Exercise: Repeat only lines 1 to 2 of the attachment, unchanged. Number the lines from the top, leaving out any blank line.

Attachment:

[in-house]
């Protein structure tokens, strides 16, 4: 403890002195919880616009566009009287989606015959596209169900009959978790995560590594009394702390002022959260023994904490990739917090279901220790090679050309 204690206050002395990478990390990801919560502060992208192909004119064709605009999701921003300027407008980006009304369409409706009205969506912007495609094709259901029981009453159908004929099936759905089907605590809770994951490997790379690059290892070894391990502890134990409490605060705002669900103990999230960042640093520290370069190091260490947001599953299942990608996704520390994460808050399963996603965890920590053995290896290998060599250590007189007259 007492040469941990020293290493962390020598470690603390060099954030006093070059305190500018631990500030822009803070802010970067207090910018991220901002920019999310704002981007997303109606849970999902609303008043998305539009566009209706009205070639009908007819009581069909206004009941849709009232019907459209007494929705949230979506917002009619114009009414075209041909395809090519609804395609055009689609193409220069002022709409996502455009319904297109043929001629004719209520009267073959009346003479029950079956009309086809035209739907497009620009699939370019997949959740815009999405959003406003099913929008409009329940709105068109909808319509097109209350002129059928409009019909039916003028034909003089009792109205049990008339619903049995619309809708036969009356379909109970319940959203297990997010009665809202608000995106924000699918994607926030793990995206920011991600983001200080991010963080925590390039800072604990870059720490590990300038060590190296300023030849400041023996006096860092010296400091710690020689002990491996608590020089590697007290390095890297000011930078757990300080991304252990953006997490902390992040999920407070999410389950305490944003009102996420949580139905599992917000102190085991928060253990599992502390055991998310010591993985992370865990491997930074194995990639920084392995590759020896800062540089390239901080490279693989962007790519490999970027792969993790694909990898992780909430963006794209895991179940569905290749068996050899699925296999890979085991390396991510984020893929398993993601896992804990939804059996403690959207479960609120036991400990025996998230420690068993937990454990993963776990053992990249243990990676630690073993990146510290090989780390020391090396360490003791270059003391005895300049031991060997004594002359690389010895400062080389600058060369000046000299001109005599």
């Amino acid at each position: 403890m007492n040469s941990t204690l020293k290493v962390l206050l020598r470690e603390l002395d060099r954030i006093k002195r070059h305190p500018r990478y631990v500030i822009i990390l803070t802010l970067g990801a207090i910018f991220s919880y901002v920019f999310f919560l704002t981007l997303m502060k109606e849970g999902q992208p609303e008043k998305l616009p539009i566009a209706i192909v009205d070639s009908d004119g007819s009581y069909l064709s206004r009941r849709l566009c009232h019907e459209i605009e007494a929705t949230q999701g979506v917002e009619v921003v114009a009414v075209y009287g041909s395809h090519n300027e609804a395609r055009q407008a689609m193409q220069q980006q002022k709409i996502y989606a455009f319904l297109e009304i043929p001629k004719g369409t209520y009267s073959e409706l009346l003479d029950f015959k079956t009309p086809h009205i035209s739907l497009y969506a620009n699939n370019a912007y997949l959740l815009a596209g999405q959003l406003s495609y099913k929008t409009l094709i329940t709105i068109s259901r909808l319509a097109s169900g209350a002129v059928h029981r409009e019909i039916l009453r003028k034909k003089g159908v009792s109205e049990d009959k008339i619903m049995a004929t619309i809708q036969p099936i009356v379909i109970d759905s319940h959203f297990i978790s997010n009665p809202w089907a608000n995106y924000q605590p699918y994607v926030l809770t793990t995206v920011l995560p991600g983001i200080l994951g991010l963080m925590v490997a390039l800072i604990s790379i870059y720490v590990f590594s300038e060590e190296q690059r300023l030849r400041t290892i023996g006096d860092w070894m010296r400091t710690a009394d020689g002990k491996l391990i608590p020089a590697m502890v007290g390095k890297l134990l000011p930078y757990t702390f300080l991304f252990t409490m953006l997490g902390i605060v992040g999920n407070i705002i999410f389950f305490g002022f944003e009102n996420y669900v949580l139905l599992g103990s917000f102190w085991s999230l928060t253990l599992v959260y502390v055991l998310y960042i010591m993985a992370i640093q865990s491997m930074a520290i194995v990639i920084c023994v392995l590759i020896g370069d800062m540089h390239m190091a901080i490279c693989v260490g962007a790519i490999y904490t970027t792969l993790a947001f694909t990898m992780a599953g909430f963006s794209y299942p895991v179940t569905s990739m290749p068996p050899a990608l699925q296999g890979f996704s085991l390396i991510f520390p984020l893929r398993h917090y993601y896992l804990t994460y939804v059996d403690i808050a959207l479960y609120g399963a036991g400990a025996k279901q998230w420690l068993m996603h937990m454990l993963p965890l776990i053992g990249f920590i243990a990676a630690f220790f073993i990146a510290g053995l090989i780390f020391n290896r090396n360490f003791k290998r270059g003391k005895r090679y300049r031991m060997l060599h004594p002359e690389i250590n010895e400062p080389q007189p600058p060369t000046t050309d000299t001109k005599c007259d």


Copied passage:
[in-house]
């Protein structure tokens, strides 16, 4: 403890002195919880616009566009009287989606015959596209169900009959978790995560590594009394702390002022959260023994904490990739917090279901220790090679050309 204690206050002395990478990390990801919560502060992208192909004119064709605009999701921003300027407008980006009304369409409706009205969506912007495609094709259901029981009453159908004929099936759905089907605590809770994951490997790379690059290892070894391990502890134990409490605060705002669900103990999230960042640093520290370069190091260490947001599953299942990608996704520390994460808050399963996603965890920590053995290896290998060599250590007189007259 007492040469941990020293290493962390020598470690603390060099954030006093070059305190500018631990500030822009803070802010970067207090910018991220901002920019999310704002981007997303109606849970999902609303008043998305539009566009209706009205070639009908007819009581069909206004009941849709009232019907459209007494929705949230979506917002009619114009009414075209041909395809090519609804395609055009689609193409220069002022709409996502455009319904297109043929001629004719209520009267073959009346003479029950079956009309086809035209739907497009620009699939370019997949959740815009999405959003406003099913929008409009329940709105068109909808319509097109209350002129059928409009019909039916003028034909003089009792109205049990008339619903049995619309809708036969009356379909109970319940959203297990997010009665809202608000995106924000699918994607926030793990995206920011991600983001200080991010963080925590390039800072604990870059720490590990300038060590190296300023030849400041023996006096860092010296400091710690020689002990491996608590020089590697007290390095890297000011930078757990300080991304252990953006997490902390992040999920407070999410389950305490944003009102996420949580139905599992917000102190085991928060253990599992502390055991998310010591993985992370865990491997930074194995990639920084392995590759020896800062540089390239901080490279693989962007790519490999970027792969993790694909990898992780909430963006794209895991179940569905290749068996050899699925296999890979085991390396991510984020893929398993993601896992804990939804059996403690959207479960609120036991400990025996998230420690068993937990454990993963776990053992990249243990990676630690073993990146510290090989780390020391090396360490003791270059003391005895300049031991060997004594002359690389010895400062080389600058060369000046000299001109005599």